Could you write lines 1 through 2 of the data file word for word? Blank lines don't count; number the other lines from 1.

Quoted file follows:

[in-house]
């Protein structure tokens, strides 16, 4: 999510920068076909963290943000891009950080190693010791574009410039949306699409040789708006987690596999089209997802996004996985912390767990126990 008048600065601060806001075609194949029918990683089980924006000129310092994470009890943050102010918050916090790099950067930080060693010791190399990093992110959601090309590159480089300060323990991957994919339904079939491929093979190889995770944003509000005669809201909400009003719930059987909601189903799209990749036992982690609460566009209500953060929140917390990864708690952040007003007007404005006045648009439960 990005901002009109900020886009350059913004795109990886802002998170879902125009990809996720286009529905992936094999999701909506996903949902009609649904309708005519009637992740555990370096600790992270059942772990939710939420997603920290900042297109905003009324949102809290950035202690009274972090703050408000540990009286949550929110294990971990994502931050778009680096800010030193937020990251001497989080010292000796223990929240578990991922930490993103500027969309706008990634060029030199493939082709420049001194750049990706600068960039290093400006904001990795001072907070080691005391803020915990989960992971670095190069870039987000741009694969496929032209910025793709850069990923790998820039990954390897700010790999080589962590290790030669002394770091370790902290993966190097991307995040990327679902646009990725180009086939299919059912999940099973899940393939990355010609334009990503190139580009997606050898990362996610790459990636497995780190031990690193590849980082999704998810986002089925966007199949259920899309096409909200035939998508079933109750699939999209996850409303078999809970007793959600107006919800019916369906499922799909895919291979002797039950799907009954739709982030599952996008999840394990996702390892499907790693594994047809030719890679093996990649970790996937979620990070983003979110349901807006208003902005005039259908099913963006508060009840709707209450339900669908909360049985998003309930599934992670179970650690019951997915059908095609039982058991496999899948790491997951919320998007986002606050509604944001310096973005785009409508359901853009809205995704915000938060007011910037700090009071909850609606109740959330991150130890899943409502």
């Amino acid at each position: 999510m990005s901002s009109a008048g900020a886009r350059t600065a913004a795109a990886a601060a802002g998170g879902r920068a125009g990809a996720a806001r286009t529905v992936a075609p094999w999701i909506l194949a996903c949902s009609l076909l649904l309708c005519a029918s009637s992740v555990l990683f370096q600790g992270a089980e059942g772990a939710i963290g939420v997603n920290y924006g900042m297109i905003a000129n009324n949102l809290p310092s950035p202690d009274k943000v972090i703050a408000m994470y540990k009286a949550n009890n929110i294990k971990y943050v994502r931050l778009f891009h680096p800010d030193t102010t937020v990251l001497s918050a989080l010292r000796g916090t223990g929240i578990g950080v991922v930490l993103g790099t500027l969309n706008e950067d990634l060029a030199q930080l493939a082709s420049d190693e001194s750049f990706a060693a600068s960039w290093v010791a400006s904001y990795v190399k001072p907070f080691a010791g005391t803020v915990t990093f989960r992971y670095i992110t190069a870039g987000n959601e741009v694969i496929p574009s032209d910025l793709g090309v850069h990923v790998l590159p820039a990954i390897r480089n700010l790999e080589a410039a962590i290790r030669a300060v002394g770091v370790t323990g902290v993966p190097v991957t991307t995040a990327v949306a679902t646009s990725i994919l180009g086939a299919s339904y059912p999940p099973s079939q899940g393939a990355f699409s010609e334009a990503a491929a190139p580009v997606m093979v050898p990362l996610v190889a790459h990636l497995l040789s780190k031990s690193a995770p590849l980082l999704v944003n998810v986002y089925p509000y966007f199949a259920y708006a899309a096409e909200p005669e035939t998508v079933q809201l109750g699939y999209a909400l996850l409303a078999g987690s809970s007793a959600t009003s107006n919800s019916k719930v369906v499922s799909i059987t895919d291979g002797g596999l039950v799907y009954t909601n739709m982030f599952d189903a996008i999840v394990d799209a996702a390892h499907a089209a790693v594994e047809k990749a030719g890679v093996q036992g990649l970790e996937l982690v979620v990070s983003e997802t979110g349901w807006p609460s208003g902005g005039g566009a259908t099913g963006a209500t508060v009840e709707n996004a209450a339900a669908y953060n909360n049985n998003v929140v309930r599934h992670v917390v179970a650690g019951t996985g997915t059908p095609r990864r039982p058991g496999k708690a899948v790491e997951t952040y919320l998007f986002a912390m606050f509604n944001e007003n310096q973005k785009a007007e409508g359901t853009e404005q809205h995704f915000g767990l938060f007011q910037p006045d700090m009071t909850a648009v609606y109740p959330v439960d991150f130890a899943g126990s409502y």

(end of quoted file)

[in-house]
């Protein structure tokens, strides 16, 4: 999510920068076909963290943000891009950080190693010791574009410039949306699409040789708006987690596999089209997802996004996985912390767990126990 008048600065601060806001075609194949029918990683089980924006000129310092994470009890943050102010918050916090790099950067930080060693010791190399990093992110959601090309590159480089300060323990991957994919339904079939491929093979190889995770944003509000005669809201909400009003719930059987909601189903799209990749036992982690609460566009209500953060929140917390990864708690952040007003007007404005006045648009439960 990005901002009109900020886009350059913004795109990886802002998170879902125009990809996720286009529905992936094999999701909506996903949902009609649904309708005519009637992740555990370096600790992270059942772990939710939420997603920290900042297109905003009324949102809290950035202690009274972090703050408000540990009286949550929110294990971990994502931050778009680096800010030193937020990251001497989080010292000796223990929240578990991922930490993103500027969309706008990634060029030199493939082709420049001194750049990706600068960039290093400006904001990795001072907070080691005391803020915990989960992971670095190069870039987000741009694969496929032209910025793709850069990923790998820039990954390897700010790999080589962590290790030669002394770091370790902290993966190097991307995040990327679902646009990725180009086939299919059912999940099973899940393939990355010609334009990503190139580009997606050898990362996610790459990636497995780190031990690193590849980082999704998810986002089925966007199949259920899309096409909200035939998508079933109750699939999209996850409303078999809970007793959600107006919800019916369906499922799909895919291979002797039950799907009954739709982030599952996008999840394990996702390892499907790693594994047809030719890679093996990649970790996937979620990070983003979110349901807006208003902005005039259908099913963006508060009840709707209450339900669908909360049985998003309930599934992670179970650690019951997915059908095609039982058991496999899948790491997951919320998007986002606050509604944001310096973005785009409508359901853009809205995704915000938060007011910037700090009071909850609606109740959330991150130890899943409502």